Early Pangs of Empty Nest Syndrome When the Children Leave Home
Since Sarah Ripp began pining over the prospect that her daughter, Emily, was going away to college, her husband has taken to calling her “the weeping willow.”
The night after she returned from depositing Emily at Vassar, her new school, Ms. Ripp found herself desperately rummaging through drawers in her strangely empty Upper West Side apartment for the inky prints of Emily’s feet taken by the hospital at birth. She found them, and was plunged into memories she thought she had forgotten.
Over the next few days she sorted through photographs she hadn’t looked at in 15 years, thinking of making a scrapbook for Emily’s birthday. She took the week off her work as an administrative judge so that she would have time to compose herself before facing colleagues and strangers.
“We’re just kind of staggering around,” she says of herself and her husband, Allan. “You spend 18 years building a family, and then it’s time for college and you know you know you have to let them go, but it’s hard.” She has an uncommonly powerful case of the pangs of separation that many parents and psychologists say they are feeling as millions of freshmen head off to college across the country this fall.
“If you have a decent relationship with your child, you’re going to miss them terribly,” said Lawrence Balter, a professor of applied psychology at New York University and the author of several books on parenthood. “You experience a sense of loss of someone you’ve been so involved with emotionally and deeply. They’re part of you, part of your lives on a daily basis.”
The feelings brought on by the departure of college-age children are much like the mild to severe depression of the empty nest syndrome, when children grow up and leave home completely. But for Ms. Ripp and others like her, psychologists say, the move to college is even worse because in a competitive, driven place like New York, parents are superinvested in everything from the first day of kindergarten, to weekend soccer leagues, to the last day of tutoring before the SAT’s.
More than ever, for many parents, raising children has become life’s main preoccupation. Then comes the time when these parents have to give up control, and the prospect can be frightening.
“No matter how busy I was, there was always a story, something going on,” said Mayra Fernandez, whose daughter, Gaby, an only child, is going off to Dartmouth this week. “I definitely will miss having her friends here. They’re very funny and warm. So that part is over. It is sad.”
It’s a time of reckoning as jarring, for many parents, as the sense of displacement caused by retiring from work. It is as bittersweet as the moment when a child becomes too old to snuggle into the parental bed at night.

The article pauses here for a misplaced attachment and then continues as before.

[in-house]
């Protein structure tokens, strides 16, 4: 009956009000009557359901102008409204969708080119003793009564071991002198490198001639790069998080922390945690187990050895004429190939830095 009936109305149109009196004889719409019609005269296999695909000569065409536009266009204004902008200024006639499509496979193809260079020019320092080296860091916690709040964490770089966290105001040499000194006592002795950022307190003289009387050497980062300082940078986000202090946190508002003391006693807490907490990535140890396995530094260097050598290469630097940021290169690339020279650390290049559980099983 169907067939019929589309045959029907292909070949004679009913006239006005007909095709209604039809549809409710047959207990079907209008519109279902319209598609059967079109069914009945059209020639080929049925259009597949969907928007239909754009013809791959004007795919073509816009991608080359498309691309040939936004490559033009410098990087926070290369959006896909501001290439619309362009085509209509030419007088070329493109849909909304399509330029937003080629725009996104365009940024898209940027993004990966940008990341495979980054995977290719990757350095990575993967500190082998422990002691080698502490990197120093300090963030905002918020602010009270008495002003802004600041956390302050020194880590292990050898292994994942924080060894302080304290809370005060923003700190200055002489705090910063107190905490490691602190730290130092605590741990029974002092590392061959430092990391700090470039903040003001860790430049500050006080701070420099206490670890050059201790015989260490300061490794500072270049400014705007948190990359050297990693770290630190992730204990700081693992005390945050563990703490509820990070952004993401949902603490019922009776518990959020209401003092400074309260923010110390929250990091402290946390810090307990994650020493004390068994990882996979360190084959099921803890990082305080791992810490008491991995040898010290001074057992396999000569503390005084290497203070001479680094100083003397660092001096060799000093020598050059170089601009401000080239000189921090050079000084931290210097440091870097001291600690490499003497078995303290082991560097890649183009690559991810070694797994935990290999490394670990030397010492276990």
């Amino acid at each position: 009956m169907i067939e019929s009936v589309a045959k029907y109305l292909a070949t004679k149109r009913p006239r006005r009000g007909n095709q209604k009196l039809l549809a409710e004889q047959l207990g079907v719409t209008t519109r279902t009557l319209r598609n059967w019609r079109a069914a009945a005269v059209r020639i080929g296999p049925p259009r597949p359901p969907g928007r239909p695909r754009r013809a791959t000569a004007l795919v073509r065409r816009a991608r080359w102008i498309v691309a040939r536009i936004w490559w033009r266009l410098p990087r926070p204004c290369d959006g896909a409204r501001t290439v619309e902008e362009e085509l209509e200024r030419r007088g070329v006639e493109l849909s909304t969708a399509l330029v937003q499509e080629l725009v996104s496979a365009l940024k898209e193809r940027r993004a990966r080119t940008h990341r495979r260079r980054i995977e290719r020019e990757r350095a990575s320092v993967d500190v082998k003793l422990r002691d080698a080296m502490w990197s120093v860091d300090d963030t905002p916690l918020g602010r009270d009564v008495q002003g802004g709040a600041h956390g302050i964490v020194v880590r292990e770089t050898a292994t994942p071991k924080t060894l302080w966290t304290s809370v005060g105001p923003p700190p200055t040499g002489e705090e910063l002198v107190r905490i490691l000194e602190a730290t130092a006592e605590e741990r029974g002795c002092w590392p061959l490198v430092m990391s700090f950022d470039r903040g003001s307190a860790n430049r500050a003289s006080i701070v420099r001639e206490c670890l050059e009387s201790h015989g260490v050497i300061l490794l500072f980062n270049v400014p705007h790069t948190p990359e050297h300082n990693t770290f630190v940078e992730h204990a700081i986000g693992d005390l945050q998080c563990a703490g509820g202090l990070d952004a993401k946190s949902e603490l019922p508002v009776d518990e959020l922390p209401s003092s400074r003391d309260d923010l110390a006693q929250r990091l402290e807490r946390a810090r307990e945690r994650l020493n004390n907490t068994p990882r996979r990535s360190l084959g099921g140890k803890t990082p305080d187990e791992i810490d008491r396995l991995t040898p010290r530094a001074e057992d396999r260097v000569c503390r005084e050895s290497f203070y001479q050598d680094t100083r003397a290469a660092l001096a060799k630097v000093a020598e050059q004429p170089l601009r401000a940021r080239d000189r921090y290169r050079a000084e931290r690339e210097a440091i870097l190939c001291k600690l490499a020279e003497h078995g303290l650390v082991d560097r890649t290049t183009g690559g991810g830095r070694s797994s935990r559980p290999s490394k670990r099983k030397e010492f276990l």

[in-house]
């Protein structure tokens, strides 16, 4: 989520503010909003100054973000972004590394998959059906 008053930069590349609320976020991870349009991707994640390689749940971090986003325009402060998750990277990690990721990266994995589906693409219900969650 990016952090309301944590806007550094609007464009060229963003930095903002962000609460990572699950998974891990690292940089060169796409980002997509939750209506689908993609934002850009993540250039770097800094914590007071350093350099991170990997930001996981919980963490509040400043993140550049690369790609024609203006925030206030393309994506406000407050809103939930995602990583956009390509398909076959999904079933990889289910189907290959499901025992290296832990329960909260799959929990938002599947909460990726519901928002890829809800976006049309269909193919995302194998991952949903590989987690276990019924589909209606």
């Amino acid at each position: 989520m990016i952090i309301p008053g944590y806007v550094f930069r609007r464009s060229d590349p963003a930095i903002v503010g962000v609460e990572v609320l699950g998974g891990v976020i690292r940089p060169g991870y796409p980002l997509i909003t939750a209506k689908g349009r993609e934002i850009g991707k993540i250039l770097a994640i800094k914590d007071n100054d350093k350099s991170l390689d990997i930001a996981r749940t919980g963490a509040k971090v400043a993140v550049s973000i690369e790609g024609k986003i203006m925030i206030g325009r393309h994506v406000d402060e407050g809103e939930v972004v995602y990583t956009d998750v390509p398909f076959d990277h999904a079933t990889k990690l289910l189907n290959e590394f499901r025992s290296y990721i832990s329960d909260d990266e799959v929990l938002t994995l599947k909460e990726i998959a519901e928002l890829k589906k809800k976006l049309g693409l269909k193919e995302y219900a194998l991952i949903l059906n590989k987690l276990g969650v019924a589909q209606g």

Marriages pasted together for the sake of the children may fall apart, or relationships that have been strained by the demands of child-rearing may grow stronger. Younger children left behind may suddenly find themselves the center of attention, and may blossom as a result.
“Three things are affected,” Dr. Balter said. “One is your own sense of who you are. The other part is the other kids left behind, and the last is your relationship to your spouse.”
Ms. Fernandez, a teacher at Public School 75 on the Upper West Side, has found herself working out her anxiety by e-mailing other mothers whose daughters are leaving home, and by compulsively cleaning her apartment. She hopes to distract herself further by signing up to teach an adult education course at City College.
The distress can be just as great if there are other children still left at home. Ms. Ripp’s 20-year-old son, Nathaniel, left for college two years ago, and she still has a 7-year-old, Asher, her “saving grace,” at home.
Losing her older son to college was like “cutting off an arm,” she said. But she feels the separation from her daughter more painfully. “She and I are more companions, I think because she is a girl,” Ms. Ripp said.
One night she stayed up late and cooked 14 small frozen meals for Emily, who has severe food allergies, to microwave in her room at Vassar. It might seem obsessive, Ms. Ripp said, but she doesn’t apologize.
“I thought, you know, I’m just going to do what makes me comfortable and what makes her comfortable.”
Her husband may share her distress, she says, but doesn’t express it as directly, a pattern that has always characterized their child-rearing. “If a kid is coughing, he wants me to be the one to call the doctor,” she said.
Some parents say that it is worse when boys go off to college, because they are more likely than girls to stop communicating with their parents. “In general, you never hear from them again,” said Stacey Selden, whose son, Matthew Liebenson, left their home in Greenwich Village for Pomona College in Claremont, Calif., two years ago.
Ms. Selden told her son she would not send him any spending money until he started calling her, although even that was not very successful.
College officials have tried to cater to today’s superparents, offering orientations and sample classes to parents.
In a sign of just how invested parents are in the lives of their children, Matthew Santirocco, dean of the College of Arts and Science at New York University, chuckles over the remark that he hears most often when parents come to visit the campus: “I wish I could come back,” they say.
Ms. Selden, for her part, is plotting to keep her younger son, Peter, a junior at Dalton, closer to home. She is steering him toward colleges like N.Y.U. and Vassar. “My husband keeps telling me, you have to look more than an hour away,” she says. “And I say, ‘No, not this one.’ ” Autor: Anemona Hartocollis